CTL inhibit viral replication by both cytolytic and non-cytolytic mechanisms, but in most HIV-1-infected persons are ultimately unable to prevent disease progression entirely. Although most studies have examined the lytic potential of CTL, few have addressed the ability of CTL to exert antiviral function in the setting of ongoing viral replication. In addition, the relationship between CTL and CD8-cell mediated non-cytolytic inhibition of viral replication is still not completely understood. During the first two funding periods of this grant, we have developed in vitro systems that allow us to compare the relative inhibitory potential of CTL to control active viral replication, and to determine the factors associated with loss of such control. These studies will focus on well-established and unique cohorts of infected persons, including those treated in the acute stage of infection that go on to control viremia after treatment cessation, and those with class I alleles that are associated with excellent and poor prognosis. Our proposed studies will answer critical questions regarding the role of CTL in HIV infection, including the relative antiviral effect of CTL directed against early vs. late viral proteins; the relationship between protective and non-protective HLA alleles and the ability of CTL restricted through these alleles to inhibit viral replication; and the immunologic changes associated with the loss of control of viremia in vivo. Specifically we propose to: 1) Determine the relative ability ov CTL targeting early and late expressed viral proteins to inhibit viral replication; 2) Determine the role of specific class I alleles associated with progression and non-progression to allow for inhibition of replication and generation of CTL escape; 3) Determine the relationship between viral breakthrough and CTL immune escape in persons who lose control of HIV viremia.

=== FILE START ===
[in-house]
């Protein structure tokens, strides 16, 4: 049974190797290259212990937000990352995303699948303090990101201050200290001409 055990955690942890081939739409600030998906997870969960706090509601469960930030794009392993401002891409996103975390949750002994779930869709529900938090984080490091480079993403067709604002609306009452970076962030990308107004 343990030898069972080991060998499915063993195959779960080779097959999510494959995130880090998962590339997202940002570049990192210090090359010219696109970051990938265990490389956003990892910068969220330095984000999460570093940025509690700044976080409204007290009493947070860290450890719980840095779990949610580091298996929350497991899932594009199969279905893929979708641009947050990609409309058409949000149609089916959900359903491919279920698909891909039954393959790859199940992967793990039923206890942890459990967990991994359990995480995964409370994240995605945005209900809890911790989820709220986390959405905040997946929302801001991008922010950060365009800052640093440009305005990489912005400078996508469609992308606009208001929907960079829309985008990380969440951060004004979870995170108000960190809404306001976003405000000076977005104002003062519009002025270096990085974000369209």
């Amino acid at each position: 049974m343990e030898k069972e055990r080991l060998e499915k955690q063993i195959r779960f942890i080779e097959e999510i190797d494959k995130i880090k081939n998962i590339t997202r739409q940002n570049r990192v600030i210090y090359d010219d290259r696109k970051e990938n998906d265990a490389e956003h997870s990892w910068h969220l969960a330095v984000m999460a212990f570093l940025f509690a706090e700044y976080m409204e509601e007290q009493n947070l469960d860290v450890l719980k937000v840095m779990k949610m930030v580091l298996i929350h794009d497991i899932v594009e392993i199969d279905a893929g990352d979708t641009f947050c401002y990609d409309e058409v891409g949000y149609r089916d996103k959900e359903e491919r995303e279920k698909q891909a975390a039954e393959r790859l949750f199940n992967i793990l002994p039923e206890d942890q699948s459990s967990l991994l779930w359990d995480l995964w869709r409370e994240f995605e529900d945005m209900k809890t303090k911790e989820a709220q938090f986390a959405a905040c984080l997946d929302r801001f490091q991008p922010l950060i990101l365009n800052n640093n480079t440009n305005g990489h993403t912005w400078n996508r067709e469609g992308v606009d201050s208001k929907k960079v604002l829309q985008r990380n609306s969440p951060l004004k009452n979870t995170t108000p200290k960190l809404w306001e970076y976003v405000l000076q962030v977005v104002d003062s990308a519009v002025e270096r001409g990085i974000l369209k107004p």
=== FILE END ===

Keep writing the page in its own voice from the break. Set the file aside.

National Institute of Health (NIH)
National Institute of Allergy and Infectious Diseases (NIAID)
Research Project (R01)
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AIDS and Related Research 8 (AARR)
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Bridges, Sandra H
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Massachusetts General Hospital
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